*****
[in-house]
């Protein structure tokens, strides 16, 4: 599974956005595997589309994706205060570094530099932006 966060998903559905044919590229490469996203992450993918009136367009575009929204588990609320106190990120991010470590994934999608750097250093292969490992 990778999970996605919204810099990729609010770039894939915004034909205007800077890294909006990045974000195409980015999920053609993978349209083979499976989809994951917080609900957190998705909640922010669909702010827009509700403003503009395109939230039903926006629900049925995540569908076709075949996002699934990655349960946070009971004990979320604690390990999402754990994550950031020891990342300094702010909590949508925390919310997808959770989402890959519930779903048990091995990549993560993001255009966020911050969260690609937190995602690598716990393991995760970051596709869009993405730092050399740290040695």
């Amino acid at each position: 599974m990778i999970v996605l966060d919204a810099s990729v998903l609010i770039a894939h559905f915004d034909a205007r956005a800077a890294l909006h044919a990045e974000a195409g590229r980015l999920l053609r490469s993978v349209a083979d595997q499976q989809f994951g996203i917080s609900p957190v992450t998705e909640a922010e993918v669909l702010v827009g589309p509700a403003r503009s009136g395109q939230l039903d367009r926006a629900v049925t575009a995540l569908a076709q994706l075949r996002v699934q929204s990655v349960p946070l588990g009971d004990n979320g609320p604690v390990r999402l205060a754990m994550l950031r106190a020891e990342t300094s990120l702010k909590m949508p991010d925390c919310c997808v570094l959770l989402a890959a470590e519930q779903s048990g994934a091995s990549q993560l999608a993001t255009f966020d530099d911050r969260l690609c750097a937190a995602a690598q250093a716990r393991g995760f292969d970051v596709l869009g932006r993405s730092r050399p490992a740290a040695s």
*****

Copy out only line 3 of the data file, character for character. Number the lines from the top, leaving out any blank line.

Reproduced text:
């Amino acid at each position: 599974m990778i999970v996605l966060d919204a810099s990729v998903l609010i770039a894939h559905f915004d034909a205007r956005a800077a890294l909006h044919a990045e974000a195409g590229r980015l999920l053609r490469s993978v349209a083979d595997q499976q989809f994951g996203i917080s609900p957190v992450t998705e909640a922010e993918v669909l702010v827009g589309p509700a403003r503009s009136g395109q939230l039903d367009r926006a629900v049925t575009a995540l569908a076709q994706l075949r996002v699934q929204s990655v349960p946070l588990g009971d004990n979320g609320p604690v390990r999402l205060a754990m994550l950031r106190a020891e990342t300094s990120l702010k909590m949508p991010d925390c919310c997808v570094l959770l989402a890959a470590e519930q779903s048990g994934a091995s990549q993560l999608a993001t255009f966020d530099d911050r969260l690609c750097a937190a995602a690598q250093a716990r393991g995760f292969d970051v596709l869009g932006r993405s730092r050399p490992a740290a040695s």